Don Gayton: The Art of Place
In 1951, the rancher-writer Richmond Hobson penned the book Grass beyond the Mountains, a classic account of ranching near Anahim Lake, in the Chilcotin. A friend of mine, who hails from Virginia, was so entranced by the book that he actually moved to the Chilcotin. I, myself, was captivated by another artistic representation of place, in this case a magnificent desert photograph by Ansel Adams called Moonrise over Hernandez. My friend didn't stay on in the Chilcotin and I never moved to New Mexico, but these two anecdotes serve to illustrate the power that art can exert upon our personal sense of place, of home, and of local identity.
I believe a sense of place is absolutely vital. And I believe that art in all its forms - from dance to literature to architecture and everything in between - is fundamental to creating a sense of place. As a recent immigrant to the Okanagan (Summerland, to be exact), I've been busy assimilating this region's artistic identity. I've read Harold Rhenisch and George Ryga. Studied the wildlife paintings of Allan Brooks. Attended live theatre at the Bare Bones. Revelled in the architecture and welcoming ambiance of the En'owkin Centre. Leafed through the colourful, local apple-box labels of days gone by. Scrutinized local wine labels as I enthusiastically imbibed the product. And of course, wandered bemused through statuesque ponderosa pines and elegant bunchgrasses. I've also inhaled deeply the scent of big sagebrush, and gazed across to rock bluff and lake and emblematic mountain.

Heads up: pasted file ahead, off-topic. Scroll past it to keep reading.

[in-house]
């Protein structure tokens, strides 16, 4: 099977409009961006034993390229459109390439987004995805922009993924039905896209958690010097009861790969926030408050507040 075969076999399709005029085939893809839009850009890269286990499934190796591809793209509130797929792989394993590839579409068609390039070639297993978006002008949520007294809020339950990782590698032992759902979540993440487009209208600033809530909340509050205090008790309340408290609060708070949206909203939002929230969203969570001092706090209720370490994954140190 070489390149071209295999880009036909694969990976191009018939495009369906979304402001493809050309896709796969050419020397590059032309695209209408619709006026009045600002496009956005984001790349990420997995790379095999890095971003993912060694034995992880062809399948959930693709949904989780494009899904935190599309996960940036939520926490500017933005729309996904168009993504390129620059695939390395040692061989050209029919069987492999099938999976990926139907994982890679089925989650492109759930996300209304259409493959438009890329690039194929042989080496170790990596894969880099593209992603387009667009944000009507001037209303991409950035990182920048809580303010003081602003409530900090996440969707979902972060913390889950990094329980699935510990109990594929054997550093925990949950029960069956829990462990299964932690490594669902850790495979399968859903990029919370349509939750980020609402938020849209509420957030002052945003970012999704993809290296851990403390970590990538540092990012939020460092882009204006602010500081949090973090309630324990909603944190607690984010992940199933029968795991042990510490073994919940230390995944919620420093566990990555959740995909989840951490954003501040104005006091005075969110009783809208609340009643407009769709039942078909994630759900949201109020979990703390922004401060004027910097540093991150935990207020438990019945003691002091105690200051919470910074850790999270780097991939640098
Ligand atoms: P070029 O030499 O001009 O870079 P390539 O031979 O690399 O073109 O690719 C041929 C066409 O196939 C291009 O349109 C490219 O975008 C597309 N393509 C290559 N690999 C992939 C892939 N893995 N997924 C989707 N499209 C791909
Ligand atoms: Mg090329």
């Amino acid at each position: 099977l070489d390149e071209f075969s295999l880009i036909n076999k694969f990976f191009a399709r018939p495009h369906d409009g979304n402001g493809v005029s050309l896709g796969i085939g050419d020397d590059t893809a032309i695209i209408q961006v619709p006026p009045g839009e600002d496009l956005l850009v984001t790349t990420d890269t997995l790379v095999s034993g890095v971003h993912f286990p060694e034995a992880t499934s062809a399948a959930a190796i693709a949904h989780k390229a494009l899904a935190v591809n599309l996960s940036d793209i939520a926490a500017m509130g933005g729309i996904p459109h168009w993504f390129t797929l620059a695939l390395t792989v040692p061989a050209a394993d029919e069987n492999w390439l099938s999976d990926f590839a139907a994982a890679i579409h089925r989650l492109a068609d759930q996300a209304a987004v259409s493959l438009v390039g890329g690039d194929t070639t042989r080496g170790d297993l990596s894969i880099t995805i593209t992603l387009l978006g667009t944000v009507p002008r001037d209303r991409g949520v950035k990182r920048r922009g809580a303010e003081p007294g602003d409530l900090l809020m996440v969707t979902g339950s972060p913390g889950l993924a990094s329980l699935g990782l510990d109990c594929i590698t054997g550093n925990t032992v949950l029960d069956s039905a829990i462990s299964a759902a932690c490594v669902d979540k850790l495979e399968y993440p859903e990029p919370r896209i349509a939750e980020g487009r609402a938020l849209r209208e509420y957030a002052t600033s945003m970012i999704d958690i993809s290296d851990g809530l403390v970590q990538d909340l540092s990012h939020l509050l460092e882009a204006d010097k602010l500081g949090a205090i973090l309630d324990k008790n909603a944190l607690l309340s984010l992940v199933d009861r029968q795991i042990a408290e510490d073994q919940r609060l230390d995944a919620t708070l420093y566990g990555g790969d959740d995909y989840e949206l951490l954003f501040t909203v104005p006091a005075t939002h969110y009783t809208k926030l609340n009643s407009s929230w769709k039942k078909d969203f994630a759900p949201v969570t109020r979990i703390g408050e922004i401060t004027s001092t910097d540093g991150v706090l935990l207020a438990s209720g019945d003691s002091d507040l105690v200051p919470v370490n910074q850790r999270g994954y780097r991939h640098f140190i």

There is much I have yet to experience, but as I get to know my new home region, I sense an underlying tension. Our Okanagan has the highest concentration of unique species and ecosystems in Canada, together with some of the highest population growth and urban expansion rates in the country. Okanagan nature and Okanagan society are on separate rails, and they are diverging rapidly. The imprimatur we are putting on the Okanagan is increasingly about us, and less and less about the land itself.
Our relationship to nature and to place is not firmly woven into the fabric of contemporary culture. Repairing this tragic disconnect between society and nature is one of the fundamental tasks of our time, and I believe artists will be key players in this historic repair.
We have abundantly shown how simply providing information about ecological crises and environmental degradation is not enough to spur action. Detailed information is instantly available to all of us on how we pollute our atmosphere, overdrive our roads, overfish our oceans, overcut our forests, and overuse our grasslands. We know, but we don't care.
Information is not enough. In order to come to life in our minds, nature and ecosystems need context and cultural packaging. Nature needs story. Think of Farley Mowat's Never Cry Wolf. Nature needs art. Think of Allan Brooks' magnificent bird paintings. Nature needs music. Think of Vivaldi's Four Seasons. Nature needs images, as in the photographs of Ansel Adams or the films of Godfrey Reggio. Nature needs pottery, poetry, architecture, fabric arts, and ornamental gardens. These cultural artifices contextualize, editorialize, and memorialize species, ecosystems and landscapes, and make them memorable to us. The artistic images persist long after the viewing or the reading or the listening.They hang in our minds and manifest at odd moments. They refer and they correlate. They link forward and backward in time. This to me is the genius and the core of Indigenous Peoples' Knowledge. Such data is all carried within the enfolding womb of story, ritual, and culture.